Mr. Paes has a point. Political leaders across the country may have thought that landing these mega-events would open the way for widespread celebrations of Brazil’s emergence as a developing-world powerhouse, with Rio dazzling in its resurgence. But as Mr. Paes acknowledges, things have not quite worked out that way.

Carnival Events Around the World

 
Carnival is celebrated not just in Brazil.
“I’m not cut out to be a masochist, to be someone shouted down and cursed at,” he said in an interview, referring to the way some of his more vocal critics approach him on Rio’s streets. “But this process reflects democratization, the development of citizens in Brazil,” he added. “I don’t think the protests are over.”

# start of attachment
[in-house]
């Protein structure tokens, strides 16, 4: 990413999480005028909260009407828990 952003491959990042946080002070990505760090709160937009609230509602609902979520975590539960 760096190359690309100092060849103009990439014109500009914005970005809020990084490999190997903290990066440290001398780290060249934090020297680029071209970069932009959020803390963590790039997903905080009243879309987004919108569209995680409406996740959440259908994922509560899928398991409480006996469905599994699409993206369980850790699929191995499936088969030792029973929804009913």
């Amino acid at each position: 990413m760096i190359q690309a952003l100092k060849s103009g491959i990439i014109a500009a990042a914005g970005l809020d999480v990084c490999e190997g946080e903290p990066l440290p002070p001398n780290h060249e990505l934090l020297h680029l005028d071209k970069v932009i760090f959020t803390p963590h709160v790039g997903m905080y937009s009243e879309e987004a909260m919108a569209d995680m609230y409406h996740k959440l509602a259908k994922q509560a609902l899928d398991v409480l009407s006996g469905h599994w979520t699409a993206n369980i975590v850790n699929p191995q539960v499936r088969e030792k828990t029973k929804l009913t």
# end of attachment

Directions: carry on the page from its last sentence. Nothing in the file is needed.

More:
Instead of widespread jubilation, Brazil is confronting embarrassing delays in getting stadiums, airports and transit systems finished before the World Cup even starts in June. Protesters are questioningwhy funds are being lavished on sporting venues when public schools and hospitals remain underfunded. Evictions here of slum dwellers arefueling resentment over big development projects.
Meanwhile, the explosive Mr. Paes, whose political fortunes were rising before the street protests, finds himself at the center of increasingly fierce disputes over what kind of city Rio is turning into.
“I think this guy is a 171,” said Gilva Gomes da Silva, 40, the owner of a tire-repair shop in Favela do Metrô, a slum where his home was demolished. The term 171 is slang on Rio’s streets for someone deceptive, a reference to the penal code number for the crime of fraud. While Mr. Gomes da Silva said that his new public housing unit was acceptable, he complained that the project for which his home was destroyed, a large commercial area for car repairs, had not even materialized. “He’s fooling us,” the tire repairman said of the mayor.